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Canada ‘apologises’; assures visa policy review
Toronto, May 28 (Agencies):
Published on 28 May. 2010 9:50 PM IST
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Regretting the use of language that “cast false impressions” while refusing visas to former or serving members of Indian armed forces and security institutions, Canada has assured that it is reviewing the admissibility policy.
This followed a belated but sharp Indian reaction upon Canadian authorities for citing reasons such as human rights violation while declining visas to Indians, who were or are associated with security and intelligence organisations.
In a statement aimed at assuaging Indian sentiments, Canadian Citizenship and Immigration Minister Jason Kenney deeply regretted the incident in which letters drafted by his consular officials during routine visa refusals cast “false aspersions” on the legitimacy of work carried out by Indian defence and security institutions.
These organisations, he acknowledged, operated under the framework of “democratic processes and the rule of law” and assessments made about candidates in no way questioned the functioning of these organisations.
Disassociating Ottawa from the language or the “inaccurate” impression it has created, Mr. Kenney felt the problem arose from the “deliberately” broad legislation on visa policy which led to officials casting the net “too widely”.
For this reason, Canada was actively reviewing the admissibility policy within the legislation and is under active review at this time.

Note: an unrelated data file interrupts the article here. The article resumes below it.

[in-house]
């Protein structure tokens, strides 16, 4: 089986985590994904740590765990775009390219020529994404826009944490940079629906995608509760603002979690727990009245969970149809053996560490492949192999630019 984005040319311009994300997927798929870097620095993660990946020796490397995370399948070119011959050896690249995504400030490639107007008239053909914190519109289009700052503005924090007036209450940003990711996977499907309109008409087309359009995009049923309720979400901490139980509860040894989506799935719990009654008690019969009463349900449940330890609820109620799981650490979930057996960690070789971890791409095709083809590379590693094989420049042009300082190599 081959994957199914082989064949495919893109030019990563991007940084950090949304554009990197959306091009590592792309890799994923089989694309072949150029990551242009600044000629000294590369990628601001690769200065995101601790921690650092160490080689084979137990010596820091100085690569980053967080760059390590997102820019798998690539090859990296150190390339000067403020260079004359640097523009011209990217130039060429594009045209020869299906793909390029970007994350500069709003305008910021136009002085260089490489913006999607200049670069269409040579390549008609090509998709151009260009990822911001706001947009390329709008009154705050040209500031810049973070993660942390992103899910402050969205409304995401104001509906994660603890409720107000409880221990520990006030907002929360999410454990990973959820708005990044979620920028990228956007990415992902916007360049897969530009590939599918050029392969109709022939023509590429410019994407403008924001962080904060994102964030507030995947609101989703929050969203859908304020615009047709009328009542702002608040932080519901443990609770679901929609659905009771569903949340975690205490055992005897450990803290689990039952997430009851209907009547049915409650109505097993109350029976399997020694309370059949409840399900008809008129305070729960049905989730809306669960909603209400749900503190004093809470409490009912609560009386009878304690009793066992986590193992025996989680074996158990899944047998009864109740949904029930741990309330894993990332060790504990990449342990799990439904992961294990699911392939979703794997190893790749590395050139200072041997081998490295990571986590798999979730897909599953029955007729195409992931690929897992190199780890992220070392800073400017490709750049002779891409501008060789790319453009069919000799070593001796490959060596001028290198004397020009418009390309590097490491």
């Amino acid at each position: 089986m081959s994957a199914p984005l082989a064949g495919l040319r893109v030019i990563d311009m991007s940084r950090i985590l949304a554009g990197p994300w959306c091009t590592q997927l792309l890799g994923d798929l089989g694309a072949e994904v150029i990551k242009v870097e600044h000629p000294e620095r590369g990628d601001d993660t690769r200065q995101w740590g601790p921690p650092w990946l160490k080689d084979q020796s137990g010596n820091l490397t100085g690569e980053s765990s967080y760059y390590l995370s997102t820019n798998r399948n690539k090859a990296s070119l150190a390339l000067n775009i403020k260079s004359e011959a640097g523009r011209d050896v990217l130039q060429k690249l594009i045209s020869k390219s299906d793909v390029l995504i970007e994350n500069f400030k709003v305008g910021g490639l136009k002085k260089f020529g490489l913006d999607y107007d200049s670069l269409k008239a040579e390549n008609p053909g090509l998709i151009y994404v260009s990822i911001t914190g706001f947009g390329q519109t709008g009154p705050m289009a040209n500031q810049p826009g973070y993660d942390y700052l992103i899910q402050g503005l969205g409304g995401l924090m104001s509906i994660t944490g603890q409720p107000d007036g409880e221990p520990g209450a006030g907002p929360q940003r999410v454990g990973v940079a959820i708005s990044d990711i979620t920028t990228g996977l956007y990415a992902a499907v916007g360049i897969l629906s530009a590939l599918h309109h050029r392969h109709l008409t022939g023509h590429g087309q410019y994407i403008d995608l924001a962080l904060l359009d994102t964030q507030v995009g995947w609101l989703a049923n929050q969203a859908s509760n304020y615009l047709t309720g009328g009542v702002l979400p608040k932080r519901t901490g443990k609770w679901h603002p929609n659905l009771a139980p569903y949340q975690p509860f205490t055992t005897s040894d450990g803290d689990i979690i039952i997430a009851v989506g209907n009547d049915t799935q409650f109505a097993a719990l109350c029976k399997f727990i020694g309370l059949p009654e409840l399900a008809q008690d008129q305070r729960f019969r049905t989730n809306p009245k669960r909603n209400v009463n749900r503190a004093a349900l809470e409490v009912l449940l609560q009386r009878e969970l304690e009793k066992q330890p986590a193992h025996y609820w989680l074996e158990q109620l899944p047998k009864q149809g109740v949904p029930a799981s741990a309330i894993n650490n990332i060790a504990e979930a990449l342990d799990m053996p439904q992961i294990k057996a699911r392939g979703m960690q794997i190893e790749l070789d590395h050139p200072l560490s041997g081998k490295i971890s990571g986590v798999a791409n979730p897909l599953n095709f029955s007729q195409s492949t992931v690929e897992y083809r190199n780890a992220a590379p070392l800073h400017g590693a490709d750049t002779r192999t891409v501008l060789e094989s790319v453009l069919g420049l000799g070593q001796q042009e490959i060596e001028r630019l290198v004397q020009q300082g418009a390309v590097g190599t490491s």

Canadian officials who suggested association of employers of visa applicants with human rights violations and a hand in subversive activities were, however, “non-partisan” public servants and followed an “independent process” based on Canada’s immigration law as it currently stands, claimed Mr. Kenney. It has now come out that these officials drew on “open sources” of information while telling visa officials that their serving or former organisations were human rights violators.
The External Affairs Ministry took up the issue with Canada in a big way and on Thursday External Affairs Minster S.M. Krishna termed remarks made in visa rejection letters as “unacceptable”.
Offended over issuance of a different category of visa rather than the normal one to an intelligence officer and member of the Prime Minister’s advance party for the G-20 Ottawa summit, the Union Home Ministry had threatened to apply similar criteria for Canadian armed forces and intelligence offensive bound for the “war on terror” in Afghanistan.
The Ministry also suggested that it would be satisfied with no less than a time bound apology otherwise it would retaliate by rejecting applications from Canadian security services.
So far nearly a dozen cases of former and serving senior army and intelligence officers being insulted have come to light. What is surprising is that some of them had visited Canada earlier but their vocation suddenly became an impediment from 2008 onwards.
Canada also utilised the occasion to underline the fact that over 1.30 lakh Indians were given visas every year with some of them being members of the Indian security forces.
Ottawa also drew attention to the closer cooperation in partnership forged during a summit meeting between Prime Minister Manmohan Singh and his counterpart Stephen Harper last November, against the backdrop of arrest of Canadian Tahawwur Rana, for allegedly scouting target sites for the Laskhar-e-Taiba. Both sides are also exploring the possibility of a free trade agreement and a pact on reviving their cooperation in civil nuclear energy.

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